Wednesday, August 16, 2006

Labour Representation Committee Conference

Planning for the Post-Blair era

THE MAIN item on the agenda at the annual conference of the Labour Representation Committee in London last month was MP John McDonnell’s announcement that, on Tony Blair’s retirement as prime minister, he would stand against Gordon Brown as successor.
This would force a vote and a full debate of policies within the Labour Party. All individual members would have to be balloted and all affiliated unions would have to ballot their members.
Given the current level of dissatisfaction among Labour rank and file members with both Blair and Brown, this would mean that Brown’s succession would be far from secure. It could lead to a dramatic change in the party and its policies.
The current LRC has now been in existence for just two years and is based on the historic Labour Representation Committee that first founded the Labour Party.
The conference began with a review of the LRC’s progress since last year’s conference. Individual membership now exceeds 1,000; it has more than 100 affiliated organisations and claims to be the biggest rank and file left Labour organisation.
Among those attending the conference were four delegates from the New Communist Party, which is affiliated to the LRC.
The LRC issued an executive statement for the conference, which said: “The Blair era is slowly grinding to an end. It is increasingly accepted that within 12 to 18 months the Prime Minister will resign. Events my even overtake him sooner. This presents the Left with two serious challenges:
“First, how the Left responds to the present attempt by the Prime Minister to secure in his last months his ‘legacy agenda’.
“Second, how the Left challenges for the future of the post Blair Labour Party.”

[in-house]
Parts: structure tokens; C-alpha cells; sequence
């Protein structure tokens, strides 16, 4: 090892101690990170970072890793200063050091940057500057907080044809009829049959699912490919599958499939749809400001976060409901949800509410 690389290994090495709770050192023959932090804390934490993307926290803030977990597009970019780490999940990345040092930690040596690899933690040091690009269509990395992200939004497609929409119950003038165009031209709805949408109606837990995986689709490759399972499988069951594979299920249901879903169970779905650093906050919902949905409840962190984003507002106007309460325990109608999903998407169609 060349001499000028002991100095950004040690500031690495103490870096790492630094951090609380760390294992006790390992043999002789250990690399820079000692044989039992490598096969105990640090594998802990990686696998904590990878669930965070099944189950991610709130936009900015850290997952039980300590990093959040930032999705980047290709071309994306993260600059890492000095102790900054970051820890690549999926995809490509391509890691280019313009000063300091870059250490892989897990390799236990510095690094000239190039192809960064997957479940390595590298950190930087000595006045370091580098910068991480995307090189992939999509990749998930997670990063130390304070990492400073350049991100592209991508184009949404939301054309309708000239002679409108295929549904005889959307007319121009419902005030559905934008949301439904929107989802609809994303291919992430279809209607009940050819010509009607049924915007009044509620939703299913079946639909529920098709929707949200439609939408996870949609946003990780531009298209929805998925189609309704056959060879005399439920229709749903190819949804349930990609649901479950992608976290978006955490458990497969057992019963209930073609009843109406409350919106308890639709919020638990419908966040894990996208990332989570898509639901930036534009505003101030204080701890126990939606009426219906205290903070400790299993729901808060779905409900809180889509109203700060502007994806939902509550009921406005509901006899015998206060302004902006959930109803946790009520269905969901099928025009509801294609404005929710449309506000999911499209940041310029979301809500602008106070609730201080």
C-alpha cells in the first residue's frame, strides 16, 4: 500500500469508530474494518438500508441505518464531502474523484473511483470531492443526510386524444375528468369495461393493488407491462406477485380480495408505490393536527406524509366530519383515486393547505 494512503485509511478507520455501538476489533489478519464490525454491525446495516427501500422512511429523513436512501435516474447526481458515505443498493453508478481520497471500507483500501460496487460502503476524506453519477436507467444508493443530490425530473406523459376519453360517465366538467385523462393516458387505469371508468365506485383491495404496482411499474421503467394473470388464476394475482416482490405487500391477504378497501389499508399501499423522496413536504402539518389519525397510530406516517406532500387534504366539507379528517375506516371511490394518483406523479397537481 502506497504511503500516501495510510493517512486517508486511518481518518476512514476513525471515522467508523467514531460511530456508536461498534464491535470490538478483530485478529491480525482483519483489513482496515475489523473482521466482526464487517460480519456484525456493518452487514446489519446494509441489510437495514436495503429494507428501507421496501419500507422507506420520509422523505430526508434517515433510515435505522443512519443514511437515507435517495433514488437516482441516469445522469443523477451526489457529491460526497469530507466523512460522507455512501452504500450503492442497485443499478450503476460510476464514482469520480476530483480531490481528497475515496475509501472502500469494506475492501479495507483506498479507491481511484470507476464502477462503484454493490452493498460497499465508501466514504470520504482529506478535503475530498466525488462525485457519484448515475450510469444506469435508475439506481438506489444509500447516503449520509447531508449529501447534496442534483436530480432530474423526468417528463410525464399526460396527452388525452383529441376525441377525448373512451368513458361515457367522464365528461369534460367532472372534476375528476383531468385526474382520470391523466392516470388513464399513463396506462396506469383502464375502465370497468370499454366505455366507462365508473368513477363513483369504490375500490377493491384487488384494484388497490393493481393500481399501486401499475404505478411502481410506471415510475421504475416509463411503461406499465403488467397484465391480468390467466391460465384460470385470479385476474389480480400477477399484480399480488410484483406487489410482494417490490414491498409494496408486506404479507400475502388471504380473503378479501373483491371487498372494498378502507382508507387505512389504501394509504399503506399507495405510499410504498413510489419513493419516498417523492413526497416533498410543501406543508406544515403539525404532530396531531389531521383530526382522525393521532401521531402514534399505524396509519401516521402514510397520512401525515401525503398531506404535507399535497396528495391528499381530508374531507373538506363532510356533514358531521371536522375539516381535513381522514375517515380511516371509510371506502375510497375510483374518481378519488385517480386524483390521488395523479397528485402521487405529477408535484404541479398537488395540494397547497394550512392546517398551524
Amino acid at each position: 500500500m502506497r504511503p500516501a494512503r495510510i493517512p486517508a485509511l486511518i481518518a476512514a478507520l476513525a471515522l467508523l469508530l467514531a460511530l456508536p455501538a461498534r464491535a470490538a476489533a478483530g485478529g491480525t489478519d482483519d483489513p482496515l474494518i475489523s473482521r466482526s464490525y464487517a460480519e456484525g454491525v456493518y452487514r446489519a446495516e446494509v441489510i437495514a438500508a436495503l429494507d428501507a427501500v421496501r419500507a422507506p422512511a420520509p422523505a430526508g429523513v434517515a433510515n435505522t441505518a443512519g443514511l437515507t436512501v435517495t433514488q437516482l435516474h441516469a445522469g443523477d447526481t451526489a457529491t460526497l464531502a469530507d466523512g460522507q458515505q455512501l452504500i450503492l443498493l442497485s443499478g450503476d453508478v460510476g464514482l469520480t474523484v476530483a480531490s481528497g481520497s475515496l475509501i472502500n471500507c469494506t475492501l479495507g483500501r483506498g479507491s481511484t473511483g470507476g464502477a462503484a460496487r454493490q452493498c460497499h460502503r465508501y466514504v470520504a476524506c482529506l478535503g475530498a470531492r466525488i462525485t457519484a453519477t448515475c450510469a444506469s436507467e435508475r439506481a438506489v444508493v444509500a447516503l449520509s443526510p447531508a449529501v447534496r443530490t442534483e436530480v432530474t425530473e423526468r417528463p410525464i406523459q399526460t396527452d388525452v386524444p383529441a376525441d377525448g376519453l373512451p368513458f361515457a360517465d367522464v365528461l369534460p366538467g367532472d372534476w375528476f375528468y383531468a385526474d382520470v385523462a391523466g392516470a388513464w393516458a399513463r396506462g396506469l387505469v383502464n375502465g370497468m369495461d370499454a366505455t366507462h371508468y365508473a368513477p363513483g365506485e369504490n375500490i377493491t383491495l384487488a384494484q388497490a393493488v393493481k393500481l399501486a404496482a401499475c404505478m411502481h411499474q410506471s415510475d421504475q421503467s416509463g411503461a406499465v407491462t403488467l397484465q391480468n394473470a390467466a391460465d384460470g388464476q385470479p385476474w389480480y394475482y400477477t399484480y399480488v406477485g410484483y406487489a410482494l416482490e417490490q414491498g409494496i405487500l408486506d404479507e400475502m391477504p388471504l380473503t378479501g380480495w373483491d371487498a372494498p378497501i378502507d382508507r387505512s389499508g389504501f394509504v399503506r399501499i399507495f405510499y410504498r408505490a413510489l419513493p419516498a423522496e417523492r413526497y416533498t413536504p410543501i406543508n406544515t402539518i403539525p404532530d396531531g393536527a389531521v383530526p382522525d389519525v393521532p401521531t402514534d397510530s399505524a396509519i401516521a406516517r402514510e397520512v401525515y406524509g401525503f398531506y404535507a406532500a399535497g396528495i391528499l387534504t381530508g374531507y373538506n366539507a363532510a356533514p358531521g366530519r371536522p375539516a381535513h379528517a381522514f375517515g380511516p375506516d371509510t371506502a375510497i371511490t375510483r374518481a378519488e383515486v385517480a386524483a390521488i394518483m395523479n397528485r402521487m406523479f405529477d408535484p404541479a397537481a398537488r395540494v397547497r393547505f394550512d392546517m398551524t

It covers the New Labour intentions to eradicate the last vestiges of the social and political model inherited from past labour governments and to install the foundations of a market state.
And it issues a call: “For the next 12 to 18 months the aim of the Left must be to campaign in the party, in our unions and in every organisation available to us to hold back the ‘legacy agenda’ of privatisations, attacks on civil liberties and nuclear risk.
“The LRC commits itself to supporting at local and national levels campaigns to protect public services such as ‘Keep the NHS Public’ and ‘Public Services not Private Profit’.”
This statement was endorsed unanimously – as were 10 other resolutions submitted by affiliated organisations.
These included opposition to state funding of political parties or a cap on donations – which would undermine the link between the unions and the party.
Other resolutions called for the renationalisation of the rail transport system, commitment to public services, opposition to civil service cuts, for a Trade Union Freedom Bill, support for lesbian, gay, bisexual and transgender rights, opposition to the “war on terror”, support for Venezuela and an emergency resolution on the Middle East.
But the key resolution, on which all the others hinged, was backing for John McDonnell’s leadership challenge.
If this succeeds, it could result in a Labour leadership both willing and able to implement all the other resolutions.